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New York attorney general joins suit against Glock over subway shooting

The office of Letitia James aims to defend the constitutionality of a 2021 business law statute that makes it easier to hold gun manufacturers liable when their weapons are used to commit crimes.

BROOKLYN (CN) — Planning to defend a gun control measure passed last year, New York Attorney General Letitia James joined a lawsuit Friday against the gunmaker Glock filed by one of the people wounded during the April 12 shooting at a New York City subway station. 

Ilene Steur was among the 10 people shot when a gunman set off two smoke canisters then opened fire during rush hour in the Sunset Park neighborhood of Brooklyn. Police believe the shooter, alleged to be Frank Robert James, used a Glock 9mm pistol that was later found in a bag near the scene. 

In a lawsuit filed May 31 in Brooklyn federal court, Steur accuses Glock of selling more firearms than a legitimate market could handle, feeding a secondary market, while touting high capacity and easily concealable weapons — thus attracting customers who intended to use the guns with “criminal intent.” 

Glock first lobbied police departments to upgrade their weapons to the manufacturer’s higher-capacity guns, the complaint says. Gaining credibility among law enforcement boosted sales to the public, and old weapons were then sold on the streets. 

As the complaint notes, Glock shows up in entertainment across the media: It’s used by police officers in "Law and Order." Bruce Willis has a Glock in the movie "Die Hard 2." And rappers like Tupac, Dr. Dre and Snoop Dogg all name-dropped the brand in music in the early 1990s. 

The complaint cites a 1980s campaign by advertiser Karl Walter as the start of the marketing efforts. Walter hosted dinners for gun retailers, brought them to an Atlanta strip club, and used “sex and models” to sway customers, according to the lawsuit.

“A buxom, scantily clad woman appeals to some customers,” Walter is said to have proclaimed during a 1989 meeting with sales representatives, and commented on the lack of federal gun laws passed in the wake of mass shootings at Columbine and Virginia Tech. 

The gunmaker has, “like all Americans, become aware that mass shootings become a frightening yet predictable part of modern life,” the complaint reads, and knew that “as a consequence [of] selling Glock firearms to the civilian market, individuals unfit to operate these weapons gain access to them.”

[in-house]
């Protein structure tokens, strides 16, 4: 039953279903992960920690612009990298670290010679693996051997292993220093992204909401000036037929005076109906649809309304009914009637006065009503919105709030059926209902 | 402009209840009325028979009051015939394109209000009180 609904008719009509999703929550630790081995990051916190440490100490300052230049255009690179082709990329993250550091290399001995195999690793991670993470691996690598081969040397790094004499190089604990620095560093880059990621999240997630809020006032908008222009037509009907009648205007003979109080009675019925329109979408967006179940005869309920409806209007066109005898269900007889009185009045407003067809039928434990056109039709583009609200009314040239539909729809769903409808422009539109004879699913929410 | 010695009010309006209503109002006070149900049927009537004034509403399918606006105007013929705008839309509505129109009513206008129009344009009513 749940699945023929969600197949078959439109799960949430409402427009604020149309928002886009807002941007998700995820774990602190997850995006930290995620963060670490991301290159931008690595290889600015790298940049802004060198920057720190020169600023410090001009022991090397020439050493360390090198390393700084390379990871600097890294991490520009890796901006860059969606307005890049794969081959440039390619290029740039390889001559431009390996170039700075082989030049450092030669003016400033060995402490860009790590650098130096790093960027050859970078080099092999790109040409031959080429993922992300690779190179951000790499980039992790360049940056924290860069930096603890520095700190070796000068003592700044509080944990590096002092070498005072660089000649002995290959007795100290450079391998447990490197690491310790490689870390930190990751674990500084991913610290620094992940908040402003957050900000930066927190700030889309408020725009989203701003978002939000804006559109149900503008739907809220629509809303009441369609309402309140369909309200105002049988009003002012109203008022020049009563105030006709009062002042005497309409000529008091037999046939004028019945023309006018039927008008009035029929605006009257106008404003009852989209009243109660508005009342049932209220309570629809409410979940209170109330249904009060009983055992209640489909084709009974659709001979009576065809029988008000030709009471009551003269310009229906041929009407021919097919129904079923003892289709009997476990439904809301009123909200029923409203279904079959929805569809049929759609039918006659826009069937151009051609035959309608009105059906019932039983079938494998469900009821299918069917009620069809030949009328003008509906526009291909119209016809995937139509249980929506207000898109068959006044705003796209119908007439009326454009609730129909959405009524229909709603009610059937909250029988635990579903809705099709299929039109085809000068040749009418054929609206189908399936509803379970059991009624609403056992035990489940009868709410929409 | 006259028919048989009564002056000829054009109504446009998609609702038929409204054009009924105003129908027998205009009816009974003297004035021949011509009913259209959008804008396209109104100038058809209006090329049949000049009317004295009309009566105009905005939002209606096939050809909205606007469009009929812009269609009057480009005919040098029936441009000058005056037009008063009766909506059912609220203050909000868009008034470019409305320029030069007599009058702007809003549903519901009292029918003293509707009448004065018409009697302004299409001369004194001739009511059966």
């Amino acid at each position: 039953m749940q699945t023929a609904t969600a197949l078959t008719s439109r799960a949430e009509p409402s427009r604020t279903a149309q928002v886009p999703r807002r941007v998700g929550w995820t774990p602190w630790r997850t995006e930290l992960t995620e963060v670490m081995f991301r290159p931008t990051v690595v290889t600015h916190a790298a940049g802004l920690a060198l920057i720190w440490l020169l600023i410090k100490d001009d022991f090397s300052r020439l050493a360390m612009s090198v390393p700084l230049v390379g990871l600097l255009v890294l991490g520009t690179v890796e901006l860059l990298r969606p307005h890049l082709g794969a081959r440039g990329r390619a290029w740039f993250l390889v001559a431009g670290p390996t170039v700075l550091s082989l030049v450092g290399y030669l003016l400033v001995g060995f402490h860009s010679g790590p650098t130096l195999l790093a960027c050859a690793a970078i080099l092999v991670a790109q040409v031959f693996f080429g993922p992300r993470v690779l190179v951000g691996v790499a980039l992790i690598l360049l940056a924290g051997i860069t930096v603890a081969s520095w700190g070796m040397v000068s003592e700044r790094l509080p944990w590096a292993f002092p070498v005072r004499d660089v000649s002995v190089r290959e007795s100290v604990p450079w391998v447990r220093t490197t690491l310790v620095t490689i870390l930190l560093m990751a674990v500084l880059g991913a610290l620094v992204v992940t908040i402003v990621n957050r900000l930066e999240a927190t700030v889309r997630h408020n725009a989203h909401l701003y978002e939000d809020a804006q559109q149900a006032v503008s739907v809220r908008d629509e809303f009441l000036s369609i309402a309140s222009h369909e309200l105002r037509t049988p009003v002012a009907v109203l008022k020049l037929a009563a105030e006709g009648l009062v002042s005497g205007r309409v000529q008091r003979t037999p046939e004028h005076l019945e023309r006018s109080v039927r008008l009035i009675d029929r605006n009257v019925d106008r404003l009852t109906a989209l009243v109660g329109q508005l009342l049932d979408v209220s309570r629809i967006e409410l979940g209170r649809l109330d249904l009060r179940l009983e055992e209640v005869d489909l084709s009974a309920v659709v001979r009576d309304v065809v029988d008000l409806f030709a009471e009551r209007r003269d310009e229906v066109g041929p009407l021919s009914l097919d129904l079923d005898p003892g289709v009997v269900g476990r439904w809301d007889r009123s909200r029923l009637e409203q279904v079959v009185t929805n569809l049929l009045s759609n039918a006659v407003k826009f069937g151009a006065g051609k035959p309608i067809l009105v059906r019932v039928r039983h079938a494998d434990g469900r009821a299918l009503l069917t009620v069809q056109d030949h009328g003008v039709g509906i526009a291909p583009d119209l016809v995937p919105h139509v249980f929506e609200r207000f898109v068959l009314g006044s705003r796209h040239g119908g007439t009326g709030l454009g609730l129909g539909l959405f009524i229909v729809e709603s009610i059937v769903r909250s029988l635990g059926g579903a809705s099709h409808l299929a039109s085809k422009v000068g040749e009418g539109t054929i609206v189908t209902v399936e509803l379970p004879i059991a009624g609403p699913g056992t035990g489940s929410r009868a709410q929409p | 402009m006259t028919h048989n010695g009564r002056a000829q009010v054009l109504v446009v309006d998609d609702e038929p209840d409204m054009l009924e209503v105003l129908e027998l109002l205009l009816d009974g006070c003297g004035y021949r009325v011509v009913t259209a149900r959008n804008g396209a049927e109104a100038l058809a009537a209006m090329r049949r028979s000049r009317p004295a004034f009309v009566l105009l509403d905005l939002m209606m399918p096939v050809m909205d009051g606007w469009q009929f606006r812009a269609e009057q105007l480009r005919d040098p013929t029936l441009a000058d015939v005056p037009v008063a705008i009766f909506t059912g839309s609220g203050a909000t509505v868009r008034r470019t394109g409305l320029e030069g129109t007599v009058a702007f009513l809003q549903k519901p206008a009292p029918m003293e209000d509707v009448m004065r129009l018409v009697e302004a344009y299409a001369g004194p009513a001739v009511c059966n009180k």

Glock also failed to train dealers to avoid illegal sales or nix contracts with those whose sales could, at a disproportionate frequency, be traced to crime scenes, according to the 46-page complaint

In a court filing last month, Glock claimed it has immunity from the suit under the federal Protection of Lawful Commerce in Arms Act and that the state law it is accused of violating is unconstitutional since it attempts to override the federal law. 

The state attorney general’s office is responsible for enforcing the statute and asked to join the lawsuit to defend the law's constitutionality. A federal judge granted the request, which Glock did not oppose, on Friday night. 

Signed in July 2021 by then-Governor Andrew Cuomo, the business law statute aims to regulate gun sales, manufacturing and marketing, imposing civil liabilities on manufacturers for criminal acts involving their guns manufactured and sold out-of-state. 

Frank James bought the Glock 17 pistol legally in Ohio in 2011, according to the criminal complaint against him. In addition to the gun found near the scene, investigators seized an empty Glock handgun magazine from the home of the 62-year-old accused shooter. 

The day after the shooting, Frank James turned himself in after seeing his face on the news, and was arrested in Manhattan. However, the 62-year-old has pleaded not guilty to a terrorism charge. He is being held at Brooklyn’s Metropolitan Detention Center and faces up to a life prison sentence. 

Glock joined other gunmakers and a national trade organization in a separate lawsuit in the Northern District of New York, also challenging the law’s constitutionality. It was dismissed in May. 

The company did not return a request for comment on Monday afternoon. 

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